Tom Nichols, a conservative professor at the Naval War College in Rhode Island, said President Donald Trump is incapable of understanding the information presented to him about national security or any other topic.
Senior intelligence briefers warned that Trump stubbornly disregards their analyses, despite their efforts to keep his attention with visual aids and by repeating his name, and Nichols told MSNBC’s “Morning Joe” that the president lacked the ability to learn.
“He’s unbriefable — you can’t explain things to him,” Nichols said. “He doesn’t take in information, so he tends to just wing it and to say things that are convenient to the way he wants to see the world.”
Nichols said the president revealed his limitations every time he speaks, and he said the problem puts the U.S. at great risk.
“None of this makes any sense,” he said, “and I think it indicates the degree to which you can see that frustration coming out of the people in the national security environment who have to talk to him and try to kind of break through that shell of things he already believes, and (they) probably don’t succeed very often.”
South Korean fighter jets fire 400 warning shots at Russian military plane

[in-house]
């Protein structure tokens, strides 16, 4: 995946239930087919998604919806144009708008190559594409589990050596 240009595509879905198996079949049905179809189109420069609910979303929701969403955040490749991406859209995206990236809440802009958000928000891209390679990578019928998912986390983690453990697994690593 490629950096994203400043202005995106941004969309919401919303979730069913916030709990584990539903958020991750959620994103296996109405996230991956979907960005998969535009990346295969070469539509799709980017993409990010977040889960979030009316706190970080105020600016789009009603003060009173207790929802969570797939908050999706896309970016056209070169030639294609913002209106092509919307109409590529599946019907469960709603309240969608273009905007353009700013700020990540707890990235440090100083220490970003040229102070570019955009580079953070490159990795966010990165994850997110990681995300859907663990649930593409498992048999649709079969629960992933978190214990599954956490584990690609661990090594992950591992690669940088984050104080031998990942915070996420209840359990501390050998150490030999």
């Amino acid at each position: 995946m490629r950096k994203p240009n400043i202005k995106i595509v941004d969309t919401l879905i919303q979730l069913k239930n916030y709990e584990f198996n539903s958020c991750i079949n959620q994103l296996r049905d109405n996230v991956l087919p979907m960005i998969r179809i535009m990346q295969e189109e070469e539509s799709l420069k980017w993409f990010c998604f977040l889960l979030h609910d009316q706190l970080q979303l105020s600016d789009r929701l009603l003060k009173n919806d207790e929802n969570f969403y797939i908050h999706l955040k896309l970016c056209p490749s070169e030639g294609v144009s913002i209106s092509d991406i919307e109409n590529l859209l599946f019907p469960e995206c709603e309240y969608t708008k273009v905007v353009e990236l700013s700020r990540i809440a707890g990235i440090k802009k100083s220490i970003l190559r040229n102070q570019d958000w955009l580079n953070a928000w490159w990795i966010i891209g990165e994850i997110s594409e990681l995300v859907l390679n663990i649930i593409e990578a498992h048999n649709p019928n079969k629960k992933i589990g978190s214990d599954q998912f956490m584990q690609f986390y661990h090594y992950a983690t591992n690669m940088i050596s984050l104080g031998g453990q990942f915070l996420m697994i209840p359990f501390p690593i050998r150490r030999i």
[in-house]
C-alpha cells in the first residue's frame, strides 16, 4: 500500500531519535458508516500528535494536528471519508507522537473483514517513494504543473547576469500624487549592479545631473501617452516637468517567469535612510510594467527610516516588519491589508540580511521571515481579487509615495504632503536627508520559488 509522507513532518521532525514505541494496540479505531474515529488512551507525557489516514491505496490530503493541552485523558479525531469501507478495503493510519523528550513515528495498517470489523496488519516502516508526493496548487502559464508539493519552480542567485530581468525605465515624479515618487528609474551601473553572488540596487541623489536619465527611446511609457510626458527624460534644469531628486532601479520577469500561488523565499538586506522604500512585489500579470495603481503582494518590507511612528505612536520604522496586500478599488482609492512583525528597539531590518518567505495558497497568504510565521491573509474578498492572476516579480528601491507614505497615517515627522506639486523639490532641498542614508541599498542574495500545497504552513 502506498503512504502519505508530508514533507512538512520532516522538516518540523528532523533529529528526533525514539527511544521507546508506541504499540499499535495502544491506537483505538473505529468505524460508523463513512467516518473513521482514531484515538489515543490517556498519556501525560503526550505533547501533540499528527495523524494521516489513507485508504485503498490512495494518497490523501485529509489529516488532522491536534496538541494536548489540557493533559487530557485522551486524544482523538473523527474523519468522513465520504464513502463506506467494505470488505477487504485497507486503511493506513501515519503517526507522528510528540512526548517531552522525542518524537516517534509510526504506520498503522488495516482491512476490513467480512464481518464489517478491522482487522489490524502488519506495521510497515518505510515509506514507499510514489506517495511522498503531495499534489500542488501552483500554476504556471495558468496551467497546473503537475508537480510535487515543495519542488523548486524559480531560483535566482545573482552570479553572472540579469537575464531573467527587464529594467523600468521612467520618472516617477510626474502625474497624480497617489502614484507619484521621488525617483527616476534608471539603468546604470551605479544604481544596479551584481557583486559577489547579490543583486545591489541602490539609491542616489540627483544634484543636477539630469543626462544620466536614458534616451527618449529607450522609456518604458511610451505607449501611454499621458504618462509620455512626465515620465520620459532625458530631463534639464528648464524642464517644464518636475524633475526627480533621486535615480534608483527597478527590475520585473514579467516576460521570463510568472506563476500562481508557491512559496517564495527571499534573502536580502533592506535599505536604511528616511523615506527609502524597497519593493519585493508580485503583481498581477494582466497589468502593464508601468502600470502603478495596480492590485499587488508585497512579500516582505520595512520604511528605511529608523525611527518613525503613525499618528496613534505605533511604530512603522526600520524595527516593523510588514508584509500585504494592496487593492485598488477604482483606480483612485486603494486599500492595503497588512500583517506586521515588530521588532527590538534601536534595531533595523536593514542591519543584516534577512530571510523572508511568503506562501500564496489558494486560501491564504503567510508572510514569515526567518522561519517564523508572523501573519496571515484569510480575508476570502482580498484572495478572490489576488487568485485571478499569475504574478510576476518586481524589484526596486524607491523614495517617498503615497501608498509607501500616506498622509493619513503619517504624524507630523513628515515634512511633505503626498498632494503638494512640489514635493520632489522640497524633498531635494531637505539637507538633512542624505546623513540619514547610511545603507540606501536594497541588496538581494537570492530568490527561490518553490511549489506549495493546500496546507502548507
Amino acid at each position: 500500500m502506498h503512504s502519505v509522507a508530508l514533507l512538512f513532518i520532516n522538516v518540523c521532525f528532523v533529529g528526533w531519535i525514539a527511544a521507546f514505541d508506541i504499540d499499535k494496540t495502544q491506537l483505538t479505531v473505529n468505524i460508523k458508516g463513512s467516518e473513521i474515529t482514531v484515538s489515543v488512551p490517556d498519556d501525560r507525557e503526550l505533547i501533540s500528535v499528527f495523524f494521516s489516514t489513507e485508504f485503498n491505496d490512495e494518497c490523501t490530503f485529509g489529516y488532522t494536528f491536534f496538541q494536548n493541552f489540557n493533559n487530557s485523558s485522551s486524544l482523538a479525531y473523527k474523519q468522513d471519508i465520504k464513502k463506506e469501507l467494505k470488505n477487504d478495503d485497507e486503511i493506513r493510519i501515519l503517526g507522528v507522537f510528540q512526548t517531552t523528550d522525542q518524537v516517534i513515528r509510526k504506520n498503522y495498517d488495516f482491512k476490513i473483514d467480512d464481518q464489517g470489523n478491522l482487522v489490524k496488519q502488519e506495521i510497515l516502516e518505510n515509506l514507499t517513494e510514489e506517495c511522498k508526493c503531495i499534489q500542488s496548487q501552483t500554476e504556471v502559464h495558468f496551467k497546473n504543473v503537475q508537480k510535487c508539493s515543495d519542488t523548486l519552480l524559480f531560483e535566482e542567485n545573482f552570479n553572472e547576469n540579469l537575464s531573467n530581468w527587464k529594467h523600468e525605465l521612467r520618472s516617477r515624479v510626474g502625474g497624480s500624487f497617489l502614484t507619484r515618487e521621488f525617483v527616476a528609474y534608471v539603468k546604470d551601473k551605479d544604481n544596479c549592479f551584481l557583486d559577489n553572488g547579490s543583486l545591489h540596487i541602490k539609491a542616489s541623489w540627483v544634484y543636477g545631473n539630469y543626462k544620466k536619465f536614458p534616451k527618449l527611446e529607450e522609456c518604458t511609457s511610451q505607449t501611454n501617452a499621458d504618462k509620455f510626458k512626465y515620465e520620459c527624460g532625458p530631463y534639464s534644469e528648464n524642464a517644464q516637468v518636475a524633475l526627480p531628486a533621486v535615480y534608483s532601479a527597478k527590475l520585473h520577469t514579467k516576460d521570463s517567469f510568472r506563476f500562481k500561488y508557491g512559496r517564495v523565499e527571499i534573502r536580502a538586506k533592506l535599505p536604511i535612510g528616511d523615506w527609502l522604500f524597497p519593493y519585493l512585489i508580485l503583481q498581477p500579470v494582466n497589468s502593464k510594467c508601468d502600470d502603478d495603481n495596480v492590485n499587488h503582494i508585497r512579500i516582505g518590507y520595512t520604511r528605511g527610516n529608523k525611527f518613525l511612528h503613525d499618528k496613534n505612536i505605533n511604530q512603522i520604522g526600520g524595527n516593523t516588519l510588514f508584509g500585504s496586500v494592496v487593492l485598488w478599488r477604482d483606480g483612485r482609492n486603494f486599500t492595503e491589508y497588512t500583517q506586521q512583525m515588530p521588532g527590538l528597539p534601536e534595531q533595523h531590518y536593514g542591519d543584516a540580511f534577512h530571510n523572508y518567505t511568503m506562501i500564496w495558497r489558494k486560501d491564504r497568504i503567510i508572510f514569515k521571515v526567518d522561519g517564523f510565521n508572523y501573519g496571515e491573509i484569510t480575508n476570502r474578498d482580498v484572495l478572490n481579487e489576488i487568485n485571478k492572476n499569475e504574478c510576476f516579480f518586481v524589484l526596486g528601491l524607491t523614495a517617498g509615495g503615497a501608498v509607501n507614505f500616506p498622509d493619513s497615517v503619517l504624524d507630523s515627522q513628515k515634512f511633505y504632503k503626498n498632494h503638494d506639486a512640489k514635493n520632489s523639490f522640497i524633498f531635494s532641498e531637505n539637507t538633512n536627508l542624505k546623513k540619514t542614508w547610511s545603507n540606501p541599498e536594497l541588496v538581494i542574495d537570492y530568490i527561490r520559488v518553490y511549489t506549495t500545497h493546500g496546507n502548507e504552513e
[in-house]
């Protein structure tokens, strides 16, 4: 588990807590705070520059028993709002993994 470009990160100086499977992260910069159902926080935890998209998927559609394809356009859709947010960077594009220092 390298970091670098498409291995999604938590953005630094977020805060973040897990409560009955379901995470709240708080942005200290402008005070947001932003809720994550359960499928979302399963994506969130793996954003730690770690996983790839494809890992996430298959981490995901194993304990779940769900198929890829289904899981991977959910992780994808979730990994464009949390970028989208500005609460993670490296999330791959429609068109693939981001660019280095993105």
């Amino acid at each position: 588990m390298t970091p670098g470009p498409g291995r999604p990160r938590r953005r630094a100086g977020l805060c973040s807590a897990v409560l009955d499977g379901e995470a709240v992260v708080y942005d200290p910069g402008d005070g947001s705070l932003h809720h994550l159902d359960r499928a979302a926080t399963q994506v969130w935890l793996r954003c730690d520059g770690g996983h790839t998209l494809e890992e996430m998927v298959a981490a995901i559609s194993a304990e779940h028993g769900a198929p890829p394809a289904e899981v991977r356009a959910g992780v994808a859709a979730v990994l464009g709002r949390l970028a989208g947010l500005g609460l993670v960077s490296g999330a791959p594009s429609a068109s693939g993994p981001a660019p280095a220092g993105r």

South Korean fighter jets fired nearly 400 warning shots at a Russian military aircraft on Tuesday after it violated the country's airspace, with Seoul warning of a far stronger reaction if a breach reoccurs.
The Russian A-50 early warning and control aircraft breached South Korean airspace twice off its east coast, the defence ministry official said, forcing the air force to scramble fighters.
Moscow denied any of its military aircraft had violated South Korean airspace, saying its planes had carried out planned drills over international waters.
But Seoul said a warplane entered South Korean airspace near the disputed Dokdo islets -- which are also claimed by Japan -- the first such violation since Korean War hostilities ended in 1953.
Democrats are on the verge of setting a ‘time bomb’ for any candidate who can defeat Trump
If a new president takes over the White House in January 2021, he or she may quickly find that the Democratic Party that just won control of the executive branch left a loaded gun in the hands of the Republicans, who are all too eager to use it.
That should be the takeaway from reports about the budget negotiations between the House Democrats and the Trump administration. According to Bloomberg reporter Sahil Kapur, the parties are coalescing around an agreement to raise spending by $350 billion, offset that increase somewhat with about $75 billion, and extend the debt ceiling — now set to expire in the fall — to July 31, 2021.
State Sen. Royce West enters Democratic primary to challenge John Cornyn
“I’m battle tested,” West told supporters at a campaign launch event. “You’ve seen me in battle, and I’m ready today to announce my candidacy for the United States Senate.”
The Dallas attorney has been viewed as a potential primary contender for some time now, but he remained mum publicly on his plans. In June, West met with U.S. Senate Minority Leader Chuck Schumer, D-N.Y., where he reportedly had a “positive meeting” and signaled that he was likely to throw his hat in the ring. He filed the Federal Election Commission paperwork to formally launch his bid Friday.